Monday, April 22, 2024

Boasts and realities for Antigua poll


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THE PRIME Minister of Antigua and Barbuda, Baldwin Spencer, told the Caribbean Media Corporation last week that he was “confident” of his ruling United Progressive Party (UPP) being returned to government for a third term at new general elections, constitutionally due by March. 
Well, in party politics all things are possible; and when it comes to boasting of “achievements” – dubious as they may be – there’s no limit to that of an incumbent party preparing for new parliamentary elections, in contrast to opposite claims by the primary opponent. The vagaries of electoral politics at independently supervised free and fair elections have often surprised contesting parties as well as pollsters.
In the case of Antigua and Barbuda, the old Antigua and Barbuda Labour Party (ABLP), now under the leadership of Gaston Brown, is equally confident of reversing the outcome of the 2009 general elections when the UPP secured a narrow victory with nine of the 17 seats and the opposition registered approximately 46.9 per cent of the valid votes amid recurring claims of electoral fraud.
Now, amid ongoing political skirmishes over the conduct of registration of voters for the coming elections in favour of the prime minister’s party, there are growing controversies between the UPP and ABLP over the state of the economy. The opposition has been referencing data from regional and international financial institutions in support of its claims that Prime Minister Spencer’s previous and current administrations have succeeded in “wrecking” the country’s economic foundation.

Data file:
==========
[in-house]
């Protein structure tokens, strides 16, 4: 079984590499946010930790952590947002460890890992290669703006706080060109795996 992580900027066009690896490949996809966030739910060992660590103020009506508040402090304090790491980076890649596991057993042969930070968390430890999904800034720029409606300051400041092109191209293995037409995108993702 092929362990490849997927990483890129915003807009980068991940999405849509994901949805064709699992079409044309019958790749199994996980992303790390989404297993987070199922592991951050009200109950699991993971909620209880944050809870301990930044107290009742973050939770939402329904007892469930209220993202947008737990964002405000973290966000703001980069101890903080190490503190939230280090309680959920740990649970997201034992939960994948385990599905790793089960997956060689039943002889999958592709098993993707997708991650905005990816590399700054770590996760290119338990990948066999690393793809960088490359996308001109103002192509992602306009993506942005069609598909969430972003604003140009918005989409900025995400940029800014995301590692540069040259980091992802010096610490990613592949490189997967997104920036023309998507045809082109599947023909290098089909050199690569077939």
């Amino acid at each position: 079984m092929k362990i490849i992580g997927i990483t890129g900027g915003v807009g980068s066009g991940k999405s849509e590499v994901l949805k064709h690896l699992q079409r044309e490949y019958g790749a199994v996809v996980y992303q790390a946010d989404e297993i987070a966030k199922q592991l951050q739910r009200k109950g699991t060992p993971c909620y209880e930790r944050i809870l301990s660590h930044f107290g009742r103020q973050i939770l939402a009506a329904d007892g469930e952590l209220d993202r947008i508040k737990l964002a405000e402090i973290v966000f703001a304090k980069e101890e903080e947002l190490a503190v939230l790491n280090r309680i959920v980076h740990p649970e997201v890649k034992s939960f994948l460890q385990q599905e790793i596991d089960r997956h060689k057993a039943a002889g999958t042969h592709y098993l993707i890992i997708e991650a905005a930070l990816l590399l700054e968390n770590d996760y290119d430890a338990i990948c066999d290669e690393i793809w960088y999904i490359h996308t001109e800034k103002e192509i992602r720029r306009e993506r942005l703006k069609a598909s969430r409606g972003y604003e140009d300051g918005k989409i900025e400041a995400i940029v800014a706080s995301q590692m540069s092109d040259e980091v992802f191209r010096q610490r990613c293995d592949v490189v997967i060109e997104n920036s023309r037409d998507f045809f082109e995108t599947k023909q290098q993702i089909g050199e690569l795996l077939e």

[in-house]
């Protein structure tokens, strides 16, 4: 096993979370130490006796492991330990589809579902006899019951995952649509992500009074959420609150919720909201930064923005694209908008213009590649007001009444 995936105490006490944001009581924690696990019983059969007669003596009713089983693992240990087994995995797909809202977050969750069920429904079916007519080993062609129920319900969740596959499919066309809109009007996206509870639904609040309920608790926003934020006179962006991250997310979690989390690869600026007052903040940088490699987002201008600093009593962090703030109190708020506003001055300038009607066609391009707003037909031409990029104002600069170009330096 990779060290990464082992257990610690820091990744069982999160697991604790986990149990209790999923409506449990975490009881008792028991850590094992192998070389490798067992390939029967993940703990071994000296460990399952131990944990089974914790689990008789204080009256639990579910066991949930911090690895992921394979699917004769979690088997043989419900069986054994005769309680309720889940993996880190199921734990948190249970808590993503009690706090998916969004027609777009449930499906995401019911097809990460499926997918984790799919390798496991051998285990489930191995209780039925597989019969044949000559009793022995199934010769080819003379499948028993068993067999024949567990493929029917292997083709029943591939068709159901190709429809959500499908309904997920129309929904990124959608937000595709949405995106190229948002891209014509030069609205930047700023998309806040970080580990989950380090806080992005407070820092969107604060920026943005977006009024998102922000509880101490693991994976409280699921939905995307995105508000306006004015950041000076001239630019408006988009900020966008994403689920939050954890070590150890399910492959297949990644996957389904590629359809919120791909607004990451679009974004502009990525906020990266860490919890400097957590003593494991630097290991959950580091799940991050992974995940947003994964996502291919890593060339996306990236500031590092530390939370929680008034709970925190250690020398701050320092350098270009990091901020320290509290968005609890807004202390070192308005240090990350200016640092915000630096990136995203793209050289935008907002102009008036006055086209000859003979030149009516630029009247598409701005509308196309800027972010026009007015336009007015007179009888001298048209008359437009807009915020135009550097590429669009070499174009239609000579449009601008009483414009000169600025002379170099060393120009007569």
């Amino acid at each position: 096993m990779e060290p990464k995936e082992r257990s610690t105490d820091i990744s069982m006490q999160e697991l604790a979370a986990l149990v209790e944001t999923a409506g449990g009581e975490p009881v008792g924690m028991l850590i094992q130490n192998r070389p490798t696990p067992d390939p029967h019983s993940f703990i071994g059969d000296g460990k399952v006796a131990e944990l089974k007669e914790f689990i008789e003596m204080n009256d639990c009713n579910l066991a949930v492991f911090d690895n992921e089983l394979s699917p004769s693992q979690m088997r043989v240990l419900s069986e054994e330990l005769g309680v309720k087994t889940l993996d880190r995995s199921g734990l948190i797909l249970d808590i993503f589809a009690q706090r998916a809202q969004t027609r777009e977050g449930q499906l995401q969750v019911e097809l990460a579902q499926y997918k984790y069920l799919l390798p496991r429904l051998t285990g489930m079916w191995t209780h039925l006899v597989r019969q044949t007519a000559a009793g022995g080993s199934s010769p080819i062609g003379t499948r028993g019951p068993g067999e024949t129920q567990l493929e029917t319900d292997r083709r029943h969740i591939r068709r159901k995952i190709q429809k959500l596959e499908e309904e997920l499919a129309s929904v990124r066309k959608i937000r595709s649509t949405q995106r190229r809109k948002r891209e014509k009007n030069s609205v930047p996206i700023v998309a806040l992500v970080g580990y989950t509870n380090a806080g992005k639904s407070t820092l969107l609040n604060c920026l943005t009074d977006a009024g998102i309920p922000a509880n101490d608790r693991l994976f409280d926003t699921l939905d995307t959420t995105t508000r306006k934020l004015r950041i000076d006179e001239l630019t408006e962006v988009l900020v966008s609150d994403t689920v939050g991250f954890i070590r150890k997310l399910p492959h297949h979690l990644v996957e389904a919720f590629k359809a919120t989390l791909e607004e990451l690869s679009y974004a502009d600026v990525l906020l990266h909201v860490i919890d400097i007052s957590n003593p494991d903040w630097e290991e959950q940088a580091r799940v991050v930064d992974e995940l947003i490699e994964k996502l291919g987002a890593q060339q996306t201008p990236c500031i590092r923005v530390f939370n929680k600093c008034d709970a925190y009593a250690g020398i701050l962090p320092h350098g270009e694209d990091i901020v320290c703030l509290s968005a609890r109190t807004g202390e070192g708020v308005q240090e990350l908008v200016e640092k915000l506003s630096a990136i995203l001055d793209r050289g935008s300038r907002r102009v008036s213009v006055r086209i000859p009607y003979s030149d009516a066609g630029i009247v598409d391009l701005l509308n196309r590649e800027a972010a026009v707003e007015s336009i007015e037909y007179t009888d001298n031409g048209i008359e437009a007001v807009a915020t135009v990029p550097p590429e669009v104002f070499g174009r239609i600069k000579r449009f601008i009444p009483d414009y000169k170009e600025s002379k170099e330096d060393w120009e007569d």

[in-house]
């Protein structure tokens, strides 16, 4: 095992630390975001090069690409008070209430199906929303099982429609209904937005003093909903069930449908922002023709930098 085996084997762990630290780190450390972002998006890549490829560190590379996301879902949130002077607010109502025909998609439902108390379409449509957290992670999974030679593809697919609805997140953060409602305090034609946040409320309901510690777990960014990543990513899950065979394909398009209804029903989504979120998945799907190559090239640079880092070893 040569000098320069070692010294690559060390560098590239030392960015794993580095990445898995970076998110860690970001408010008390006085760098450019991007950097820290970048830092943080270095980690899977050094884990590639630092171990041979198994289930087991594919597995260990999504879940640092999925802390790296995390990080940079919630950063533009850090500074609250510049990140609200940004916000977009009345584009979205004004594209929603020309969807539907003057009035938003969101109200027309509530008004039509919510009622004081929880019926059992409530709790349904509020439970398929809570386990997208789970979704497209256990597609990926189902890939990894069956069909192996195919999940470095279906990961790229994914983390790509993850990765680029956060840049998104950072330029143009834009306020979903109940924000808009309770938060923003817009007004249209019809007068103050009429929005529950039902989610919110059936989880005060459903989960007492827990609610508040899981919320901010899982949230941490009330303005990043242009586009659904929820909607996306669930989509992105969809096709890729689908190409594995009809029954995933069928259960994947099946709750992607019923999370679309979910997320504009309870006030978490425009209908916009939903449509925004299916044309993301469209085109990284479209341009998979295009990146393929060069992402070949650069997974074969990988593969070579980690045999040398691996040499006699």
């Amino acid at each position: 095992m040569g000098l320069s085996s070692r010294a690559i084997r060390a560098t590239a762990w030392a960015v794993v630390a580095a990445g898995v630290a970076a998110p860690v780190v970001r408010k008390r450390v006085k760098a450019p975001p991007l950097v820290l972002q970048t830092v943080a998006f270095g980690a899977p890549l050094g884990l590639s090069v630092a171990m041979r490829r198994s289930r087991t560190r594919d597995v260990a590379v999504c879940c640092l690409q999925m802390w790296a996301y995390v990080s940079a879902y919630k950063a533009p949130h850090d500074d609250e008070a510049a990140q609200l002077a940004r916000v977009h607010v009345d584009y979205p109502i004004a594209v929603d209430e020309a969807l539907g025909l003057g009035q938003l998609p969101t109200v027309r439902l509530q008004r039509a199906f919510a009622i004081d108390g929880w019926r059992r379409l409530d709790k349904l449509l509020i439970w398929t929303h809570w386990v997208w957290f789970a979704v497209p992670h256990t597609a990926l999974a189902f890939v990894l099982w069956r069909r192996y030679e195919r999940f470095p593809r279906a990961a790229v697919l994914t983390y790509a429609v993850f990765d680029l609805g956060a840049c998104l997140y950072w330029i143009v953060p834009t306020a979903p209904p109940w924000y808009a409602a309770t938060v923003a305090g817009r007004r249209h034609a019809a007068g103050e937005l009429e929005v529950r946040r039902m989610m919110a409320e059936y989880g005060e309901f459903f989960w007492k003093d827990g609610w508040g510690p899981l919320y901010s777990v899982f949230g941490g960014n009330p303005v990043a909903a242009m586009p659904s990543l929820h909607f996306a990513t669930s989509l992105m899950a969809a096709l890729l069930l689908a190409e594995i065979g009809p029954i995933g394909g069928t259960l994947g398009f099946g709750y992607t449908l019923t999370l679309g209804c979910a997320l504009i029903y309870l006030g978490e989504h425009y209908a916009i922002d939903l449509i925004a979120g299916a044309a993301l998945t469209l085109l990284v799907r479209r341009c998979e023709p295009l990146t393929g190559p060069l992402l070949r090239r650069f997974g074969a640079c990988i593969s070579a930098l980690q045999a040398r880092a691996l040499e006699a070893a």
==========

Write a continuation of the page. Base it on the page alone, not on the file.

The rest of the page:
With unemployment estimated at 30 per cent – half of that being youths between 17 and 24 years – plus accumulated national indebtedness of approximately EC$4 billion (BDS$4.4 billion) since the UPP came to power in 2004; and both the education and health sectors in decline, the World Bank’s report for last year ranked Antigua and Barbuda at 71 in its annual Doing Business Report. That, incidentally, was five places down from 66 in the bank’s 2012 report.
The UPP administration is faced with the challenge of arguing against the hard data being offered by the ABLP that under its watch debt to GDP ratio had risen from 40 per cent in 2004 when it came to power to 89 per cent.
Despite the introduction, for the first time, of both personal income tax and value added tax (VAT) from which it has been harvesting some EC$900 million, the country’s GDP growth remains weak at approximately 1.04 per cent. According to the opposition this compares quite unfavourably to the recorded six per cent growth during its 1994-2014 period in government.
Apart from the controversies over lack of economic growth and the ongoing decline in social services and spreading criminality, there remains the battle for hearts and minds when it comes to arrangements being made to ensure free and fair elections amid recurring claims by the opposition, and denials by the government, of political skullduggery in the registration for a new voters roll and erosion of independence of the Electoral Commission.
We must await Prime Minister Spencer’s announcement of the date for the coming parliamentary elections for which he has already predicted a third term victory. For his part, the ABLP’s Browne thinks the time for change has come.
•? Rickey Singh is a noted Caribbean journalist. Email


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